What You Need to Know before Adopting Transracially

“She’s beautiful. Is she adopted?”

I’m honestly still not sure how I’m supposed to react or respond to that question, one my wife Tara and I hear quite often. Tara is white and I am of mixed ethnicity though more often than not, I appear white to those who don’t know me. We have two daughters, Kaylin (who is white) and Julia (who is black). Both were adopted. But that commonly asked question is always in reference to Julia.

When you’re a transracial family, you will naturally draw attention because you are visually set apart. This is not necessarily a bad thing. For a myriad of reasons, people are fascinated and intrigued by families comprised of more than one race. Most people simply have curious questions that Tara and I enjoy answering and discussing. However, you should never feel compelled to share any personal info that makes you uncomfortable. You don’t owe anyone outside of your family any explanations and—most importantly—your child is not a spectacle or attraction. 

When planning to adopt transracially, I’d encourage you to keep the following points in mind. 

Abandon the Idea of Colorblindedness
The world does not see people in one shade and neither should you. As Rocky Balboa sadly, but poignantly said, “The world ain’t all sunshine and rainbows; it’s a very mean and nasty place.” It’s vitally important to be aware of stereotypes pertaining to your child’s ethnicity and build awareness of them within your family. Ignoring their existence benefits no one.

One of the most painful lessons we’ve begun teaching Kaylin (who’s four years older than Julia) is that she will encounter people who will vocally try to discredit her relationship with Julia based solely on their differences in skin color. And when Julia is old enough to understand, we’ll teach her the same in hopes of solidifying the sisterhood between our two girls and enabling Julia to be better prepared to deal with the challenges that will inevitably come her way.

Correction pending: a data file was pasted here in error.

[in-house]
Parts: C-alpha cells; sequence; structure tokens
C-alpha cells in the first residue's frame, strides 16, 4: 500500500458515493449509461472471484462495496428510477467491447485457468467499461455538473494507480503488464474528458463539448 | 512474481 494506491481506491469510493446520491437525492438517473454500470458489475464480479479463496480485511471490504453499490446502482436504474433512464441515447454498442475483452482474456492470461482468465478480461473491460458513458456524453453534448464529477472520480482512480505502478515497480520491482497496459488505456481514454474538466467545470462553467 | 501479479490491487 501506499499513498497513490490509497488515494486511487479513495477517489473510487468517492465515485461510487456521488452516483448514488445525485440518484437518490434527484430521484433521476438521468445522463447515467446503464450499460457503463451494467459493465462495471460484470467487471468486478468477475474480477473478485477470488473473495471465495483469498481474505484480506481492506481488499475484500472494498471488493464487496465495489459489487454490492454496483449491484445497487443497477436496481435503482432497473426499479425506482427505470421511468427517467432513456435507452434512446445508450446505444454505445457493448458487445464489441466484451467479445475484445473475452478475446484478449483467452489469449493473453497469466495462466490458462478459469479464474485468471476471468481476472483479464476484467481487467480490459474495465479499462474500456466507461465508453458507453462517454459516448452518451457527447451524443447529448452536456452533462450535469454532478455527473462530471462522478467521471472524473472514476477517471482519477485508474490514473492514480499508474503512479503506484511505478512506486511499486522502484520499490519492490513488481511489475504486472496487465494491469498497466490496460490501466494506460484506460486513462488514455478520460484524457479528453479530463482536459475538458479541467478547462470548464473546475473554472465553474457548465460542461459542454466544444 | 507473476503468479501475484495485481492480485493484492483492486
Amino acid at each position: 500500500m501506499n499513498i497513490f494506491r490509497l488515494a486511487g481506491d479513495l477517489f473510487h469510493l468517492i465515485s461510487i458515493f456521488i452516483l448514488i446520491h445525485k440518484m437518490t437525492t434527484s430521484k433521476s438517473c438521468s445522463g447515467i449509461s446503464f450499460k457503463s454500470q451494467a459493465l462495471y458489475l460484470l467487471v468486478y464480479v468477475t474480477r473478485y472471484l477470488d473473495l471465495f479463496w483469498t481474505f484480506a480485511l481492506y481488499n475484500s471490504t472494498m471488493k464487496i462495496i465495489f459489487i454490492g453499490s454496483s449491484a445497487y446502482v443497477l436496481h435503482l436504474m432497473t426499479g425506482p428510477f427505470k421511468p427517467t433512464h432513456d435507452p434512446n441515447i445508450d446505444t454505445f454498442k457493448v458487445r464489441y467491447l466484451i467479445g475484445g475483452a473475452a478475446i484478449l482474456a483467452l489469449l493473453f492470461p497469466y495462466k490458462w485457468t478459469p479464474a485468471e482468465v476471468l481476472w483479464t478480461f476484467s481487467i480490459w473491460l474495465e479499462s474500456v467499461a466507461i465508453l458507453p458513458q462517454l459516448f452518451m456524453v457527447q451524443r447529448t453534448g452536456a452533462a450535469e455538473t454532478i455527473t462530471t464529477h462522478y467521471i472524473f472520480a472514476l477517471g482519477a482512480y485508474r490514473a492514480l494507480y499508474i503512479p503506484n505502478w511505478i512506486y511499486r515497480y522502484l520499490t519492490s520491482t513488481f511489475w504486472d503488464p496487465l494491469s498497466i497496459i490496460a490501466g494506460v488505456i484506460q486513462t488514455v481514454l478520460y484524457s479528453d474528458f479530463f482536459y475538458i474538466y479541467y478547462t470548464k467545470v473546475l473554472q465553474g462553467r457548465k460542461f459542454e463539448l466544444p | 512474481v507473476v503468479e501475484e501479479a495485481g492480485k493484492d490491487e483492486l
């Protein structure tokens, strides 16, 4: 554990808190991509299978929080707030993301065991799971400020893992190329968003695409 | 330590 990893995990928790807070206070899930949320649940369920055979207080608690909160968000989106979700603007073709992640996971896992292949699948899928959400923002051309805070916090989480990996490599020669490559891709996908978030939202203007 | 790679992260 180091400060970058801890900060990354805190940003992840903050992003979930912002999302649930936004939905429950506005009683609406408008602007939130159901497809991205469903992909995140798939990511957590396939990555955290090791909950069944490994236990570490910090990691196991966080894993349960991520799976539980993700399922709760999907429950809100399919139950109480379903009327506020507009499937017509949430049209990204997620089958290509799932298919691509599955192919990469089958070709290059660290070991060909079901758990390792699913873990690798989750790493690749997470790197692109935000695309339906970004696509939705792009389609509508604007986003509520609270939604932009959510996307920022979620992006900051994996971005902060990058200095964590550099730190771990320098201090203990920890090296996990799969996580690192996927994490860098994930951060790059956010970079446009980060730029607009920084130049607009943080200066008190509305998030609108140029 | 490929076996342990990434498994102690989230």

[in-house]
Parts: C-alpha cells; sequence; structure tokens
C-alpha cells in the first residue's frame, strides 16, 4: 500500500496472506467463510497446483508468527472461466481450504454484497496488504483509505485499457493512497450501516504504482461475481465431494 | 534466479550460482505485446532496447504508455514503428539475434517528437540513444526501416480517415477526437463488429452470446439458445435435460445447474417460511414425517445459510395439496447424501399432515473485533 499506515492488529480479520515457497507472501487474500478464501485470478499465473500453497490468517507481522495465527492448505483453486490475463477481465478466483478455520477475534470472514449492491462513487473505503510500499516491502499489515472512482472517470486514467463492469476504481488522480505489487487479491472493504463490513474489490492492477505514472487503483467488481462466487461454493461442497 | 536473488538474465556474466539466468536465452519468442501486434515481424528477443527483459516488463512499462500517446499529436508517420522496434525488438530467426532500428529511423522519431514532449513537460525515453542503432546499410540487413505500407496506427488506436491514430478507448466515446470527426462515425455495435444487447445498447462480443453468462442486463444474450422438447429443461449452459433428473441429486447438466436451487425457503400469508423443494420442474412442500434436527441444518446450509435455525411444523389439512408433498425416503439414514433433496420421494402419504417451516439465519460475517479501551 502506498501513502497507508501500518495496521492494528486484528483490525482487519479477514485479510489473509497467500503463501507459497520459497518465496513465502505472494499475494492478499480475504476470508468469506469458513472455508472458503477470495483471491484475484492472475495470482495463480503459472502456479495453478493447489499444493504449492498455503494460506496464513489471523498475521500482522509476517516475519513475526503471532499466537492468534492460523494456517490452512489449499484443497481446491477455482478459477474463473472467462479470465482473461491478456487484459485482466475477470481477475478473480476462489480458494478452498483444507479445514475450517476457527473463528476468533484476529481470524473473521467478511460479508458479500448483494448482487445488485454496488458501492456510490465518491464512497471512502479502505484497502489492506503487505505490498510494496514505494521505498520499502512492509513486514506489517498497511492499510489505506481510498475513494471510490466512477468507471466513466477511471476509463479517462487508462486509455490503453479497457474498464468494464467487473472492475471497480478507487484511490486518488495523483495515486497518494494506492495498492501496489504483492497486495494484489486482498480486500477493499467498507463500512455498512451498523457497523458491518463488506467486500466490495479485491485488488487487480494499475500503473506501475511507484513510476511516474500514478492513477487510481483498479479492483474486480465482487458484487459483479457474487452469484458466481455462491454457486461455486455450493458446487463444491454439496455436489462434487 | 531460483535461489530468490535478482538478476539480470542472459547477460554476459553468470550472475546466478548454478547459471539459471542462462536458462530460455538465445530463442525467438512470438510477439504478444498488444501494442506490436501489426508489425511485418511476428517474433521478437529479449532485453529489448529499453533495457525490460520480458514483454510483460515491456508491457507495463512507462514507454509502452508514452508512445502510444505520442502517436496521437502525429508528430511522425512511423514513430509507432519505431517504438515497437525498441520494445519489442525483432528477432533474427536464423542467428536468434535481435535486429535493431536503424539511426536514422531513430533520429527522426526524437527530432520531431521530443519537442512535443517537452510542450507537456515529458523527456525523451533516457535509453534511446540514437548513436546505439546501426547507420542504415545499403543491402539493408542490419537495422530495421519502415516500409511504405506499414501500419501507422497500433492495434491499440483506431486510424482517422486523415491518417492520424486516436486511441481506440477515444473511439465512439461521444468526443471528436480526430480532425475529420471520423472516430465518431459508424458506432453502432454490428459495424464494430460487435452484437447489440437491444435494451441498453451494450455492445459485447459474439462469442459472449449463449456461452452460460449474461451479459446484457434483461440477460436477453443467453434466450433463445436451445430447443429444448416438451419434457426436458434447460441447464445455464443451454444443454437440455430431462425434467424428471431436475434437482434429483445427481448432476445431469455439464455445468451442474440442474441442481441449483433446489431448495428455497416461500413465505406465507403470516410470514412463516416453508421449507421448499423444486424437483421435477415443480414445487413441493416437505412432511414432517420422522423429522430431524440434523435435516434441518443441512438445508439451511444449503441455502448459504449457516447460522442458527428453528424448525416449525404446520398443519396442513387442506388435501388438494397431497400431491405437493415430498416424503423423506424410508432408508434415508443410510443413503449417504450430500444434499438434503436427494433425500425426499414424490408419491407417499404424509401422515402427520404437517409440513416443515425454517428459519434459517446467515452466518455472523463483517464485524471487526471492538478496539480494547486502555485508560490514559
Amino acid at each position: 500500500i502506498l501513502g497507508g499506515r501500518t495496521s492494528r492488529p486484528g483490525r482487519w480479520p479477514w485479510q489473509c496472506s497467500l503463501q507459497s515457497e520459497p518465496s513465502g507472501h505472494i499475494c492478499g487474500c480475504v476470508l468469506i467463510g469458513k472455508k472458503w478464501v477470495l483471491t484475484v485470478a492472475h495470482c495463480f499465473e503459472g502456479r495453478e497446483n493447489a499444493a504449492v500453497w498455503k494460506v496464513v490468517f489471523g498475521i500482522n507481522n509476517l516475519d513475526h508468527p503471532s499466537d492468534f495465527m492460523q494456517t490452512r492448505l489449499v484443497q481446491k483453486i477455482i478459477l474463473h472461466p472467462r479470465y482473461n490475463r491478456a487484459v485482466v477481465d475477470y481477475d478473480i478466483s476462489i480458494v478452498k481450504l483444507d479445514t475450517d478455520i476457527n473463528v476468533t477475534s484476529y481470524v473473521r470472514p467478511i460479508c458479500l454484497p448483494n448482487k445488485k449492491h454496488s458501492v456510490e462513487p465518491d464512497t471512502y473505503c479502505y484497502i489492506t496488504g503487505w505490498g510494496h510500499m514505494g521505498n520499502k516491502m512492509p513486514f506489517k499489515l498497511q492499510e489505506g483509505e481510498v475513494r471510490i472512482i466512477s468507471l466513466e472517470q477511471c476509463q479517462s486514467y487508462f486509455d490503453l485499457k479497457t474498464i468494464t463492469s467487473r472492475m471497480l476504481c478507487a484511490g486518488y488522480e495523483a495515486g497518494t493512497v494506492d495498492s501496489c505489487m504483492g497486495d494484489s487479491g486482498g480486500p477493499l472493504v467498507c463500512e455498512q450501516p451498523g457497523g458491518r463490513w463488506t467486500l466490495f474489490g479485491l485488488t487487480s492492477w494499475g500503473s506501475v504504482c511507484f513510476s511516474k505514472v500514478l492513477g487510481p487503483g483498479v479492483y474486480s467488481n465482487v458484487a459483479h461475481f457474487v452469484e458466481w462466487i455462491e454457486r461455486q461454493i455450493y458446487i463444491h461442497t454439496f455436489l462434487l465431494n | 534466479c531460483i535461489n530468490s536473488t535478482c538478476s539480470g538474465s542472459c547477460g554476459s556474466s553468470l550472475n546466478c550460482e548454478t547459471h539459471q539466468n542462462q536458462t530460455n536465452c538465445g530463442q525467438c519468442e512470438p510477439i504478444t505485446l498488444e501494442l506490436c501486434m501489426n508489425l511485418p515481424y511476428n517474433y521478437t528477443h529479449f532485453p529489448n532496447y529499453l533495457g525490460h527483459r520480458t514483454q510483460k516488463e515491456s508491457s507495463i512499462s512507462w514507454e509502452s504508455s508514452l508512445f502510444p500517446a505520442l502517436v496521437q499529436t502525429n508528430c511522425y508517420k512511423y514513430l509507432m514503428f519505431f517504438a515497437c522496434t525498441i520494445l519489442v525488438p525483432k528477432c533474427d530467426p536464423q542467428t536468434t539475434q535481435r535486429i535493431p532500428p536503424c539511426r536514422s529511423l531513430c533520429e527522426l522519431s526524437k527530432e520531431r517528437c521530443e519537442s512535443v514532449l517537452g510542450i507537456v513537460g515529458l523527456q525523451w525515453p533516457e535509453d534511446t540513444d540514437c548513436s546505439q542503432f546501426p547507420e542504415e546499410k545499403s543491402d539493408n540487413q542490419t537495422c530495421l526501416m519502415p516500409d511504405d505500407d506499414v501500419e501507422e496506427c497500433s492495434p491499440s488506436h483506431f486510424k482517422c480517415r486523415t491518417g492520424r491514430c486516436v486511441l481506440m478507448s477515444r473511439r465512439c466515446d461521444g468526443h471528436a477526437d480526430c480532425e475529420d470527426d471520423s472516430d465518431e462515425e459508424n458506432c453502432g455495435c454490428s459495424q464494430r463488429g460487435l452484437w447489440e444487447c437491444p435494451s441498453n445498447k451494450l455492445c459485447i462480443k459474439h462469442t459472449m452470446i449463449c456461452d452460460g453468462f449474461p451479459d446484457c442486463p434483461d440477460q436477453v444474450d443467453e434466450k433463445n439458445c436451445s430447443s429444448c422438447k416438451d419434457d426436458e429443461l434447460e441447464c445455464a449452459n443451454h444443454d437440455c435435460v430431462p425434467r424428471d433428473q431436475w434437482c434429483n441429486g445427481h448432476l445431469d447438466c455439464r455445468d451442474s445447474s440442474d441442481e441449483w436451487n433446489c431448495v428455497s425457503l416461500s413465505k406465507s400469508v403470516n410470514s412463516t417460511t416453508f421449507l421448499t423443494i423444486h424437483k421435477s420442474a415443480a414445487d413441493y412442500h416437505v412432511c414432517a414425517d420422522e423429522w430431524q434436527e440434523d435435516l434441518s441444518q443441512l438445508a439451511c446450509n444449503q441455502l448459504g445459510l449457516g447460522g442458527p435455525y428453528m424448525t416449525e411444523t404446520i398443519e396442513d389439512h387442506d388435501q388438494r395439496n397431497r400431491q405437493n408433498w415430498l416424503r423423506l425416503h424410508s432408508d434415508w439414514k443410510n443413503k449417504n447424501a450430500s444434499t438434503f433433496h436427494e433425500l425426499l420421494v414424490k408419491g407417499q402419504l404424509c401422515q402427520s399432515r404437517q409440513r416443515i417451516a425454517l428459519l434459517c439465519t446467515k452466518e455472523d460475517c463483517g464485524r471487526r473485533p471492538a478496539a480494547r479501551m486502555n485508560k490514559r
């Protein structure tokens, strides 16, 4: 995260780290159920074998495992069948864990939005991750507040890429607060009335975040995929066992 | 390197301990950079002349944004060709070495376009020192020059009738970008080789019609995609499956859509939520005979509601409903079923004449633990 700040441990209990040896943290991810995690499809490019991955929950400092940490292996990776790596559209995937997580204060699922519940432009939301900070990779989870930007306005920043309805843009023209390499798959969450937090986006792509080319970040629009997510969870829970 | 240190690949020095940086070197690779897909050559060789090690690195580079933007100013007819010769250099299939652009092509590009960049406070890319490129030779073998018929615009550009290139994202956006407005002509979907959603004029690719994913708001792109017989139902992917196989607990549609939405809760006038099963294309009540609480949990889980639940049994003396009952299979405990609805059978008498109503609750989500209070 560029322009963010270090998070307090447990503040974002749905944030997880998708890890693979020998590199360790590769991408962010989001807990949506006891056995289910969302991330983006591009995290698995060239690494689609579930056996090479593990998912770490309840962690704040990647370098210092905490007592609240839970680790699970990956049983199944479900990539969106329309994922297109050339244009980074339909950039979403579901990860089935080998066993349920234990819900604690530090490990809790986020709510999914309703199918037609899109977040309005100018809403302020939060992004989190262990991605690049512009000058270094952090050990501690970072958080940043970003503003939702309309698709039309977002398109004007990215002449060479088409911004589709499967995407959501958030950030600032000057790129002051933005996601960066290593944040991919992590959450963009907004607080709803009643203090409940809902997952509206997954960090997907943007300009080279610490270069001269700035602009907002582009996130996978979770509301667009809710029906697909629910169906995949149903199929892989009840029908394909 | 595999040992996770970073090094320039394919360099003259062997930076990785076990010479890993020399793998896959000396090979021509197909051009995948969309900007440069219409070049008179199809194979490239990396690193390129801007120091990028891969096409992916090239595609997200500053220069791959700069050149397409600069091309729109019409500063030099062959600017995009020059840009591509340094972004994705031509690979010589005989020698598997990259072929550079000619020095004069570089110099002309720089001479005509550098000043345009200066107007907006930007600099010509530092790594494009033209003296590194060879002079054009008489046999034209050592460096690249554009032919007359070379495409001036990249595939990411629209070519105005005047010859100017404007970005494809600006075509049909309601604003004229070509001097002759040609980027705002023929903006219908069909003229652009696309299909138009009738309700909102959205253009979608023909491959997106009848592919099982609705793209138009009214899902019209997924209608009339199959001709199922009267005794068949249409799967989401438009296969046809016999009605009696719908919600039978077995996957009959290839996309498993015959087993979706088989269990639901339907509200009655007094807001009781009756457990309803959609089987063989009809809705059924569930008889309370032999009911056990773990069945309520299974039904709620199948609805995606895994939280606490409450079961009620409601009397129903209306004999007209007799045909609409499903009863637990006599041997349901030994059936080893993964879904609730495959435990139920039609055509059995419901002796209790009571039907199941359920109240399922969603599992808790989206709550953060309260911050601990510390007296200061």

The notion of colorblindedness also does a disservice to the legacy of your child’s race; adopting transracially should compel you to be a lifelong student of your child’s ethnic culture. Additionally, people of color have endured (and continue to endure) crushing hardships and injustices that should be reflected upon with tragic reverence. Training your child to live life through your own skin color does them much more harm than good in the long run.

Make Positive Connections with People of your Child’s Race

Maybe you’re not already friends with people who share your child’s race (or the race of the child in which you plan to adopt). Don’t fret. Make the decision to respectfully reach out now with a teachable attitude. Maybe you’ve already established these relationships. If so, great. If they are willing, these men and/or women could end up being real life role models for your child, as they may naturally resonate with your child’s ongoing life experiences. If your relationships deepen, they may also be the very people you go to for parenting advice and wisdom. In other practical circumstances, they might be able to provide you with valuable insight on proper hair and skin care (which, depending on your child’s race, you will need to take the time to learn).

All of this may seem daunting at first; after all, most of us like to think we can nail down this parenting gig without outside help. But your child’s physical and emotional wellbeing are more than worth the effort.

Not Everyone Should Adopt Transracially

Adopting (or even thinking about adopting) outside your family’s race will bring along its set of challenges. One of them is the ignorant babble of people who think they mean well but end up doing little more than dropping self-serving guilt trips. I personally found it rather interesting that (at least in my experience) the people most critical of those who want to adopt but are not prepared to do so transracially are those who share the same skin color as their spouse and have no plans to adopt.

Simply put, adopting any child is emotionally, financially, and practically difficult enough; you gain nothing by listening to naysayers. Adopting transracially is an absolutely incredible way to grow your family and I highly encourage it, but it’s a decision that should never be made out of guilt, pity, or the mere hope of being placed with a child faster. If you find yourself wanting to pursue transracial adoption for any of these reasons, it may be wise to reevaluate whether or not it’s in your family’s best interests. Keep in mind, a child of a race other than your own who’s been placed in your family has no choice in the matter. You do.

While no one can create a perfect family free of conflict, you owe it to your child (and yourself) to make sure you’re doing this for the right reasons and that you’re as prepared as you can be to offer your child the greatest amount of tangible love and support through all stages of development.